The wet cake of Example III, (washed with 80/20 methanol water) at 45% solids, 13.4% water and 30% water on solids was drum dried on a double roll drum at 15 rpm with a 5 mil gap and a surface temperature of 340°-345° F. Of the dry product obtained, 31% was in the form of flakes in the >30 to >200 mesh range and 65% was >30 mesh. The coarse fraction required 3 mill passes in order to reduce the coarse to a negligible amount. A total of 83% of the total dry product was thus obtained in the desired >30 to <200 mesh range. The blended product absorbed 10 times its weight of synthetic urine in 13 seconds and 33 times its weight at equilibrium.
A wet cake composed of absorbent polyelectrolyte (3% total basic aluminum acetate based on starting monomer), methanol and water was resuspended in suitable amounts of methanol and water to obtain a slurry at 30.1% solids and 41.5% water on solids. When the above slurry was pumped to the nip of a double drum dryer contained within a sealed chamber wherein the pressure was maintained at 16.5 inches of mercury and the dryer was operated at a speed of 6 rpm with a separation between the drums of 12 mils and an internal steam pressure of 23 psig (about 255° F.), a dry product was obtained in the form of flakes. The dried flakes had 43% of their weight in >30 to <200 mesh range and 52% was >30 mesh. After milling and sieving the coarse fraction and combining it with the "as is" product, a final blend was obtained that absorbed 11 times its weight of synthetic urine in 11 seconds and 32 times its weight at equilibrium.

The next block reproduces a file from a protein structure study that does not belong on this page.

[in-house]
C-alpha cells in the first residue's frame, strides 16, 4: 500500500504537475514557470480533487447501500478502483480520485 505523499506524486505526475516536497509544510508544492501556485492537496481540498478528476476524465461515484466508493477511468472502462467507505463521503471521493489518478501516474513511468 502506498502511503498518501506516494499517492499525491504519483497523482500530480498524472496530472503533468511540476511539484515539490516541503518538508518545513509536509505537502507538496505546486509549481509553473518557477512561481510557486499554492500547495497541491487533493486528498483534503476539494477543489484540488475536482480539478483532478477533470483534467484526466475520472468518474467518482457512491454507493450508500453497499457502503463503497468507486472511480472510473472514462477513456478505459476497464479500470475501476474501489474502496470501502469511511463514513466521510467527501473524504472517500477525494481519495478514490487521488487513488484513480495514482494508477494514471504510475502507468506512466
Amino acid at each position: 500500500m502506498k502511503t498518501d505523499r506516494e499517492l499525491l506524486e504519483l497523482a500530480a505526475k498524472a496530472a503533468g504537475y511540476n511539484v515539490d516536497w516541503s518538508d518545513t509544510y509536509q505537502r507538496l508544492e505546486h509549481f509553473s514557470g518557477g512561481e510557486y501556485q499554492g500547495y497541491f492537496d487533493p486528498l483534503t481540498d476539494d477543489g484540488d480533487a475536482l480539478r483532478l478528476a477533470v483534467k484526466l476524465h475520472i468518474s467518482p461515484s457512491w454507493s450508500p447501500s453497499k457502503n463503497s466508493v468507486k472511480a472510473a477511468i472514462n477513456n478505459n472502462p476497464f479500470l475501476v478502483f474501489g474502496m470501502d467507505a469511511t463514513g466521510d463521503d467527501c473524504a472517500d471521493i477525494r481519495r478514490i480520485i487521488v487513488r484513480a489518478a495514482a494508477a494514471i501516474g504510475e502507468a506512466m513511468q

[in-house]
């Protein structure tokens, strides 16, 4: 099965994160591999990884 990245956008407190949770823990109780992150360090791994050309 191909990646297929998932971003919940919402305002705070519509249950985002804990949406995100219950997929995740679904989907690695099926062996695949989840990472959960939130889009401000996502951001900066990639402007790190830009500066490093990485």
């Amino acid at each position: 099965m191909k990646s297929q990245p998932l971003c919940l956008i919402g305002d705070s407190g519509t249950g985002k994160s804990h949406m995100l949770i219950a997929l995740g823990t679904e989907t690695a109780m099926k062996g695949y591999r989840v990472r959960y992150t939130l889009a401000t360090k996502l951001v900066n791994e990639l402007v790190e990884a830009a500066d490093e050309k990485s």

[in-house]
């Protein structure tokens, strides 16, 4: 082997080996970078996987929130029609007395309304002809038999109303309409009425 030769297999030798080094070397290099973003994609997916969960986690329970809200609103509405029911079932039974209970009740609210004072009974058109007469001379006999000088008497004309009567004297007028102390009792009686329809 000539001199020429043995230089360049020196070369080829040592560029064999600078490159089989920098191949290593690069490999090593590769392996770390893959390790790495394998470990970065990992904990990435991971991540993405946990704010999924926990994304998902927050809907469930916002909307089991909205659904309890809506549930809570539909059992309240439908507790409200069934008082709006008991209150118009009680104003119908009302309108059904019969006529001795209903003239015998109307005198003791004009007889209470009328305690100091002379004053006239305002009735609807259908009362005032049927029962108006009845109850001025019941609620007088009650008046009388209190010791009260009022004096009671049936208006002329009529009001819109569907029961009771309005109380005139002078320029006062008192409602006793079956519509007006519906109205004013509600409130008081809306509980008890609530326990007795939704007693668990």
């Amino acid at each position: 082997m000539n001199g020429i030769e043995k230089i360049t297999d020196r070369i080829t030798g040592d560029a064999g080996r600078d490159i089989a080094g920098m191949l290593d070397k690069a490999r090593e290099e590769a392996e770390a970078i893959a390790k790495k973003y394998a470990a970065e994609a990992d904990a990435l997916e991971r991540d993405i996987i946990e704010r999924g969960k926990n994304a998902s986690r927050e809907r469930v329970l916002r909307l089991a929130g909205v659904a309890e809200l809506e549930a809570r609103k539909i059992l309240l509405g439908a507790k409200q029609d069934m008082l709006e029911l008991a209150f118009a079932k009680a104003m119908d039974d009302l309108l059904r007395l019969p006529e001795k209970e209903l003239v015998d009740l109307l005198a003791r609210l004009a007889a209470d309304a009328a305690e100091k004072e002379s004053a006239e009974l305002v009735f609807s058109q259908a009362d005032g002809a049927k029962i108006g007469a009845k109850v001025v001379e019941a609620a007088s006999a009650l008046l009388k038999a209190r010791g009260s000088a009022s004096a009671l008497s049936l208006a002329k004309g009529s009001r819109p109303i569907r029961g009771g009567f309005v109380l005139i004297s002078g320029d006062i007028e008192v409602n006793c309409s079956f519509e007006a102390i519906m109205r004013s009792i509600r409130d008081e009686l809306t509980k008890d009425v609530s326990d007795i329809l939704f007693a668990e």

In summary, a method of drum drying liquid absorbent compositions is provided which method provides improved particle agglomeration while maintaining high absorbent properties of the dried material. The occurrence of lumping in the dried product is particularly severe in drying methods using static or rotary tray dryers, jacketed rotary and fluid bed dryers. In these type of dryers a substantial portion of the product is obtained in the form of hard lumps (which necessarily must be milled) and the end product possesses reduced absorbency properties. Thus not only does the formation of these lumps reduce the surface area available for drying (and prolong the drying time) but the lumped material when milled invariably shows a reduction of absorbency when compared to material which did not lump during drying. Attempts to dry the absorbent product in the above dryers from a wet cake containing lesser amounts of water (so as to minimize lumping) is also unsuccessful mainly in producing increased amounts of dust or fines. No means for agglomerating the dust or fines so obtained has been shown to be acceptable.